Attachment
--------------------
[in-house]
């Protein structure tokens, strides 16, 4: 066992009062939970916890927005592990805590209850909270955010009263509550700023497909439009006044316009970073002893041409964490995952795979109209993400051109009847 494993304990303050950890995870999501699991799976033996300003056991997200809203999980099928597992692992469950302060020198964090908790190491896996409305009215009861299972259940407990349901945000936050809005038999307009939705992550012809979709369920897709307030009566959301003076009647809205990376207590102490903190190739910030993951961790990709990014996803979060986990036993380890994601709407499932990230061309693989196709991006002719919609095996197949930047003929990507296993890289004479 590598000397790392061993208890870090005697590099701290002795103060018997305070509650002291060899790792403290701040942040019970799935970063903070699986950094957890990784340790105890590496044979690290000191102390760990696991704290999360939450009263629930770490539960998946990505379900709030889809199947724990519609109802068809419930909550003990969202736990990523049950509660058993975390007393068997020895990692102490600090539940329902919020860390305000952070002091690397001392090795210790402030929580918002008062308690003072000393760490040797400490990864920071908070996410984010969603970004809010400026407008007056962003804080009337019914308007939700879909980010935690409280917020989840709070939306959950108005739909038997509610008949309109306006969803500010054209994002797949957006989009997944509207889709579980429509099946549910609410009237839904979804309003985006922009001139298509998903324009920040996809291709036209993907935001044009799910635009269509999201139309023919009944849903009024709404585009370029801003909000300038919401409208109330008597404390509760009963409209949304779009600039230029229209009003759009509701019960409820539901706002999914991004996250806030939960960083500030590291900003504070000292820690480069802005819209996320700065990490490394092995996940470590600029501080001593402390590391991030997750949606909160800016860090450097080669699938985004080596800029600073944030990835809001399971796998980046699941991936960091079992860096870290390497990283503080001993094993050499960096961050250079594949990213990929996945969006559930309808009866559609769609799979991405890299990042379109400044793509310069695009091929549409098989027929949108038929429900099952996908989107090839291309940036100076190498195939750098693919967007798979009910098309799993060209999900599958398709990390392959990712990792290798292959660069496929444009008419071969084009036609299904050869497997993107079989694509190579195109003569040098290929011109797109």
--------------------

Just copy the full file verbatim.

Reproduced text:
[in-house]
């Protein structure tokens, strides 16, 4: 066992009062939970916890927005592990805590209850909270955010009263509550700023497909439009006044316009970073002893041409964490995952795979109209993400051109009847 494993304990303050950890995870999501699991799976033996300003056991997200809203999980099928597992692992469950302060020198964090908790190491896996409305009215009861299972259940407990349901945000936050809005038999307009939705992550012809979709369920897709307030009566959301003076009647809205990376207590102490903190190739910030993951961790990709990014996803979060986990036993380890994601709407499932990230061309693989196709991006002719919609095996197949930047003929990507296993890289004479 590598000397790392061993208890870090005697590099701290002795103060018997305070509650002291060899790792403290701040942040019970799935970063903070699986950094957890990784340790105890590496044979690290000191102390760990696991704290999360939450009263629930770490539960998946990505379900709030889809199947724990519609109802068809419930909550003990969202736990990523049950509660058993975390007393068997020895990692102490600090539940329902919020860390305000952070002091690397001392090795210790402030929580918002008062308690003072000393760490040797400490990864920071908070996410984010969603970004809010400026407008007056962003804080009337019914308007939700879909980010935690409280917020989840709070939306959950108005739909038997509610008949309109306006969803500010054209994002797949957006989009997944509207889709579980429509099946549910609410009237839904979804309003985006922009001139298509998903324009920040996809291709036209993907935001044009799910635009269509999201139309023919009944849903009024709404585009370029801003909000300038919401409208109330008597404390509760009963409209949304779009600039230029229209009003759009509701019960409820539901706002999914991004996250806030939960960083500030590291900003504070000292820690480069802005819209996320700065990490490394092995996940470590600029501080001593402390590391991030997750949606909160800016860090450097080669699938985004080596800029600073944030990835809001399971796998980046699941991936960091079992860096870290390497990283503080001993094993050499960096961050250079594949990213990929996945969006559930309808009866559609769609799979991405890299990042379109400044793509310069695009091929549409098989027929949108038929429900099952996908989107090839291309940036100076190498195939750098693919967007798979009910098309799993060209999900599958398709990390392959990712990792290798292959660069496929444009008419071969084009036609299904050869497997993107079989694509190579195109003569040098290929011109797109």